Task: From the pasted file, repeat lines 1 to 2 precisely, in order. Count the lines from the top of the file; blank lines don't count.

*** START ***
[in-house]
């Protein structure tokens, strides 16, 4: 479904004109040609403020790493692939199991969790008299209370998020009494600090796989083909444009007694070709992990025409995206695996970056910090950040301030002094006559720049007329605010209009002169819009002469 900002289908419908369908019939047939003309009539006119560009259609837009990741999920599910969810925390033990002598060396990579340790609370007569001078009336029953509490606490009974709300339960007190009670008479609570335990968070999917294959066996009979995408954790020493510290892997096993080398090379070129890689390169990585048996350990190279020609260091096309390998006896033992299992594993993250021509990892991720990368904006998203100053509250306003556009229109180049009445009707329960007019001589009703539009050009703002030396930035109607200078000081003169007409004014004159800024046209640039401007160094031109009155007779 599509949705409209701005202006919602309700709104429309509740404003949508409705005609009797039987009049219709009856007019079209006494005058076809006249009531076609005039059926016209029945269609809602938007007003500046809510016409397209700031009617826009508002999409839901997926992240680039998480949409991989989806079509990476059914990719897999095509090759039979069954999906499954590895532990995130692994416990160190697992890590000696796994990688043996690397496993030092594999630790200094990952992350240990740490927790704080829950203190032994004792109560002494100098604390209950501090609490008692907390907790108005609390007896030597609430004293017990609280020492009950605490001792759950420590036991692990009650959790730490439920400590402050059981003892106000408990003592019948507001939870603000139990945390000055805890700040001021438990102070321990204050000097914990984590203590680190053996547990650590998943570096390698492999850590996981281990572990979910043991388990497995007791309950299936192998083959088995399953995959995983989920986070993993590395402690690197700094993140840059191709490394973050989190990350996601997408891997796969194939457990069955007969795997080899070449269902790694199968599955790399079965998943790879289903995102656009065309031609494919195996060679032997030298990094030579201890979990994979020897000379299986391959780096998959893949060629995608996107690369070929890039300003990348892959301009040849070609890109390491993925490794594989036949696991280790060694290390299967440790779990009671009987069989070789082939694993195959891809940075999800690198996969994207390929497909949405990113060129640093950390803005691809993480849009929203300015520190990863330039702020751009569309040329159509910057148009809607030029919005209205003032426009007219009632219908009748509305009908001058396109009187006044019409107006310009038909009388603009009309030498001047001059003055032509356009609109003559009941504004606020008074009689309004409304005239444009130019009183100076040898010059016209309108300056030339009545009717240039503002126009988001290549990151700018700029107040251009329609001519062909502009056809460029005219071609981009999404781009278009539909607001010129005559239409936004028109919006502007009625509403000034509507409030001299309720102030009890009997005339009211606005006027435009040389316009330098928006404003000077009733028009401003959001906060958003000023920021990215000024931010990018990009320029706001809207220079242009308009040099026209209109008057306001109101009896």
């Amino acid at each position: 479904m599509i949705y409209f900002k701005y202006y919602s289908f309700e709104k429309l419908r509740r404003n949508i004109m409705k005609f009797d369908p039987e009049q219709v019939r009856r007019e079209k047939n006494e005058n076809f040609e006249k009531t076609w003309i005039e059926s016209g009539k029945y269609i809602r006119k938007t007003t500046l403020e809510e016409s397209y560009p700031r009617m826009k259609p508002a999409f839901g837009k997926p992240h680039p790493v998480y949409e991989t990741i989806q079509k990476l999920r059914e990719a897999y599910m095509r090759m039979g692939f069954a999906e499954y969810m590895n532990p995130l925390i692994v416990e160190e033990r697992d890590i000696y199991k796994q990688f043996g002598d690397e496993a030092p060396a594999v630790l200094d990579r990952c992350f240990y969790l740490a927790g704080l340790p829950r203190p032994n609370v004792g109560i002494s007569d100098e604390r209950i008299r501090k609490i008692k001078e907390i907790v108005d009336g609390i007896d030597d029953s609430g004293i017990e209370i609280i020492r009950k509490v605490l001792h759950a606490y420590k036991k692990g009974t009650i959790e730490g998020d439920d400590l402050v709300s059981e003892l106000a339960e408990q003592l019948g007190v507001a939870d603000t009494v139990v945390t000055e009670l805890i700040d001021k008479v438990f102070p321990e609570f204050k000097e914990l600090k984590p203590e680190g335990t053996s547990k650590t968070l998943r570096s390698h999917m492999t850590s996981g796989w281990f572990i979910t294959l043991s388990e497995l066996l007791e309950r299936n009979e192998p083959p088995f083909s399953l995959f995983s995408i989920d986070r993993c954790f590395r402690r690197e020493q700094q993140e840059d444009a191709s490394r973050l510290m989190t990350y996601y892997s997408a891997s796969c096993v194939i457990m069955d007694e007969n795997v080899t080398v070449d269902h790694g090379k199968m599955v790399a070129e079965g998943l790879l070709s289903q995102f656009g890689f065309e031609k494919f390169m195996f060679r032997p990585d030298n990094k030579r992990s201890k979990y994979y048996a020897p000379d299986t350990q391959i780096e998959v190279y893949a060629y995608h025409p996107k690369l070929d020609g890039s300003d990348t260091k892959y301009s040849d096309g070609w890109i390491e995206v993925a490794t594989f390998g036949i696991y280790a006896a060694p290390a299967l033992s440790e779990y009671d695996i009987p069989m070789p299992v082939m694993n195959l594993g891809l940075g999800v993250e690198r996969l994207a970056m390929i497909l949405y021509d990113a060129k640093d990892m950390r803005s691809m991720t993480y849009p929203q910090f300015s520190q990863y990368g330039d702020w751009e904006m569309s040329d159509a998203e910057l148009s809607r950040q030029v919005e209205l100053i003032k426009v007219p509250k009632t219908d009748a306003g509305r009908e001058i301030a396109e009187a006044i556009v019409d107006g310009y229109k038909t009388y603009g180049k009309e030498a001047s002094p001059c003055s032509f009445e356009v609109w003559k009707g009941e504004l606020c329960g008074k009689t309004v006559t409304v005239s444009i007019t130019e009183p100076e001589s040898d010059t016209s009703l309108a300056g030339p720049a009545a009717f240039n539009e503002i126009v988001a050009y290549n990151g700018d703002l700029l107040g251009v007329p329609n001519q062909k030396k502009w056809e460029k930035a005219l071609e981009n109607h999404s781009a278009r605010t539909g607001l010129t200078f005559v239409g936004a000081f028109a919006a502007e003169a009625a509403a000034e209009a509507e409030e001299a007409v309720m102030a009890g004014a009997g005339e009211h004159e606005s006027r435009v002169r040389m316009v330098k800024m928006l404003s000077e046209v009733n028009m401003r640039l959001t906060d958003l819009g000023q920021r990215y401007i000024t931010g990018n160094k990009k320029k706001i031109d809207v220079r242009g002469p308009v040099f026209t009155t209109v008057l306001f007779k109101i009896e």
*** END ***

[in-house]
């Protein structure tokens, strides 16, 4: 479904004109040609403020790493692939199991969790008299209370998020009494600090796989083909444009007694070709992990025409995206695996970056910090950040301030002094006559720049007329605010209009002169819009002469 900002289908419908369908019939047939003309009539006119560009259609837009990741999920599910969810925390033990002598060396990579340790609370007569001078009336029953509490606490009974709300339960007190009670008479609570335990968070999917294959066996009979995408954790020493510290892997096993080398090379070129890689390169990585048996350990190279020609260091096309390998006896033992299992594993993250021509990892991720990368904006998203100053509250306003556009229109180049009445009707329960007019001589009703539009050009703002030396930035109607200078000081003169007409004014004159800024046209640039401007160094031109009155007779 599509949705409209701005202006919602309700709104429309509740404003949508409705005609009797039987009049219709009856007019079209006494005058076809006249009531076609005039059926016209029945269609809602938007007003500046809510016409397209700031009617826009508002999409839901997926992240680039998480949409991989989806079509990476059914990719897999095509090759039979069954999906499954590895532990995130692994416990160190697992890590000696796994990688043996690397496993030092594999630790200094990952992350240990740490927790704080829950203190032994004792109560002494100098604390209950501090609490008692907390907790108005609390007896030597609430004293017990609280020492009950605490001792759950420590036991692990009650959790730490439920400590402050059981003892106000408990003592019948507001939870603000139990945390000055805890700040001021438990102070321990204050000097914990984590203590680190053996547990650590998943570096390698492999850590996981281990572990979910043991388990497995007791309950299936192998083959088995399953995959995983989920986070993993590395402690690197700094993140840059191709490394973050989190990350996601997408891997796969194939457990069955007969795997080899070449269902790694199968599955790399079965998943790879289903995102656009065309031609494919195996060679032997030298990094030579201890979990994979020897000379299986391959780096998959893949060629995608996107690369070929890039300003990348892959301009040849070609890109390491993925490794594989036949696991280790060694290390299967440790779990009671009987069989070789082939694993195959891809940075999800690198996969994207390929497909949405990113060129640093950390803005691809993480849009929203300015520190990863330039702020751009569309040329159509910057148009809607030029919005209205003032426009007219009632219908009748509305009908001058396109009187006044019409107006310009038909009388603009009309030498001047001059003055032509356009609109003559009941504004606020008074009689309004409304005239444009130019009183100076040898010059016209309108300056030339009545009717240039503002126009988001290549990151700018700029107040251009329609001519062909502009056809460029005219071609981009999404781009278009539909607001010129005559239409936004028109919006502007009625509403000034509507409030001299309720102030009890009997005339009211606005006027435009040389316009330098928006404003000077009733028009401003959001906060958003000023920021990215000024931010990018990009320029706001809207220079242009308009040099026209209109008057306001109101009896």